Ancient Roman Double Balsamarium

£ 400.00

A magnificent Ancient Roman pale green glass double balsamarium with two co-joined tubular phials. The piece features two wavy ribbon handles applied to each side. Balsamaria usually came with glass or bronze applicators used to extract precious oils and creams from inside.

Date: Circa 4th Century AD
Condition: Very fine. Complete and intact with minor earthy encrustations and a stabilized stress crack on one of the phial's mouth.


Product Code: RGS-01
Category: Tag:

Balsamaria were small bottles, used as containers for ointments, powders, balms, and other liquids associated with the toilet, especially perfumes: the small mouth of the two flasks are ideal for slow, careful pouring, while glass was preferred for holding liquids, due to its non-porous, non-absorbent nature. Balsamaria were made through the glass blowing process, which involved using a hollow clay or metal tube to gather molten glass into a sphere. By blowing air inside it, the glass worker created a hollow sphere, which would have been then stretched with the aid of gravity and metal tools into an elongated tube. Lines can be seen on the handles: these were created when the glass worker stretched the glass with tweezers.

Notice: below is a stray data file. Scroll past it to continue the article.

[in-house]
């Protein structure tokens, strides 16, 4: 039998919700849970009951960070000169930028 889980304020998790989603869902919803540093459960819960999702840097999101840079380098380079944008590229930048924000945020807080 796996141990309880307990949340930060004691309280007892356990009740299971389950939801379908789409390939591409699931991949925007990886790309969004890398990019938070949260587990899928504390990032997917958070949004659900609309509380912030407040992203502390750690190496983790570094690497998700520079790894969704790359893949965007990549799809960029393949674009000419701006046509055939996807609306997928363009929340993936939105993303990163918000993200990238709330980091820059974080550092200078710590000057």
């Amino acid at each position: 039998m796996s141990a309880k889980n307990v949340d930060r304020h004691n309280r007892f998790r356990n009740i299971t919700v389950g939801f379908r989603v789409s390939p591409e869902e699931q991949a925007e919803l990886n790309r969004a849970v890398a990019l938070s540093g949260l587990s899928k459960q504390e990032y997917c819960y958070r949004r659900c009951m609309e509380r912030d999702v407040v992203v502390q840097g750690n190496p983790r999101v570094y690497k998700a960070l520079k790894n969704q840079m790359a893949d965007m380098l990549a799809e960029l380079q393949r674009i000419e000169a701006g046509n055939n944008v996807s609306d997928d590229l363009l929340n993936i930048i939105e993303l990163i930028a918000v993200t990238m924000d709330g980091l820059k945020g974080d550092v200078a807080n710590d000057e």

To discover more about glass wares used to store cosmetics and ointments, please visit our relevant blog post: Roman Glass: Unguentaria and Cosmetics.

Dimensions H 11.5 cm

Southern Europe


Blown Glass

Reference: For a similar item, The Metropolitan Museum, accession number X.21.161.